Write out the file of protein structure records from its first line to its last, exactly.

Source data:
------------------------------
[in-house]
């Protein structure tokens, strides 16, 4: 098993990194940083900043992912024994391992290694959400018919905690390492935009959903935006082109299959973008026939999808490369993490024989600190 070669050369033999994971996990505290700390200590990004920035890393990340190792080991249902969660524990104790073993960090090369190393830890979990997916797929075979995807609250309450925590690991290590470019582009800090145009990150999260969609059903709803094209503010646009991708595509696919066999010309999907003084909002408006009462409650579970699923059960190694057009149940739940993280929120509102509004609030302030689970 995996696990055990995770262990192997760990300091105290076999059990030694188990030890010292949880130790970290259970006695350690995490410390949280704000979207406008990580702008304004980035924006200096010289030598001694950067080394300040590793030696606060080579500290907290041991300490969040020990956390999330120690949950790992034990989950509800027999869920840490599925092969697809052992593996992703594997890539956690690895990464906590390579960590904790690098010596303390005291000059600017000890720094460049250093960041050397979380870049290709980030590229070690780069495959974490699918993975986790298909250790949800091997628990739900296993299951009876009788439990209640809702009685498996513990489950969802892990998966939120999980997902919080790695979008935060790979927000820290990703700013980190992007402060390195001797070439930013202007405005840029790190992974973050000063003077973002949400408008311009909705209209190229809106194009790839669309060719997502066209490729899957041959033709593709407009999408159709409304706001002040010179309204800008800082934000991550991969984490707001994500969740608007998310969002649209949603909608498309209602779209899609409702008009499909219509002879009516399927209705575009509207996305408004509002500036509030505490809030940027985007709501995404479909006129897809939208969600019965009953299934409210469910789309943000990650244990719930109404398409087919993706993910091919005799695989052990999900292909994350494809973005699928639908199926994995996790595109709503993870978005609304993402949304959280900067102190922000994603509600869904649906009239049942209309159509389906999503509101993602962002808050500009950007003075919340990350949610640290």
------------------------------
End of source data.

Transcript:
[in-house]
């Protein structure tokens, strides 16, 4: 098993990194940083900043992912024994391992290694959400018919905690390492935009959903935006082109299959973008026939999808490369993490024989600190 070669050369033999994971996990505290700390200590990004920035890393990340190792080991249902969660524990104790073993960090090369190393830890979990997916797929075979995807609250309450925590690991290590470019582009800090145009990150999260969609059903709803094209503010646009991708595509696919066999010309999907003084909002408006009462409650579970699923059960190694057009149940739940993280929120509102509004609030302030689970 995996696990055990995770262990192997760990300091105290076999059990030694188990030890010292949880130790970290259970006695350690995490410390949280704000979207406008990580702008304004980035924006200096010289030598001694950067080394300040590793030696606060080579500290907290041991300490969040020990956390999330120690949950790992034990989950509800027999869920840490599925092969697809052992593996992703594997890539956690690895990464906590390579960590904790690098010596303390005291000059600017000890720094460049250093960041050397979380870049290709980030590229070690780069495959974490699918993975986790298909250790949800091997628990739900296993299951009876009788439990209640809702009685498996513990489950969802892990998966939120999980997902919080790695979008935060790979927000820290990703700013980190992007402060390195001797070439930013202007405005840029790190992974973050000063003077973002949400408008311009909705209209190229809106194009790839669309060719997502066209490729899957041959033709593709407009999408159709409304706001002040010179309204800008800082934000991550991969984490707001994500969740608007998310969002649209949603909608498309209602779209899609409702008009499909219509002879009516399927209705575009509207996305408004509002500036509030505490809030940027985007709501995404479909006129897809939208969600019965009953299934409210469910789309943000990650244990719930109404398409087919993706993910091919005799695989052990999900292909994350494809973005699928639908199926994995996790595109709503993870978005609304993402949304959280900067102190922000994603509600869904649906009239049942209309159509389906999503509101993602962002808050500009950007003075919340990350949610640290």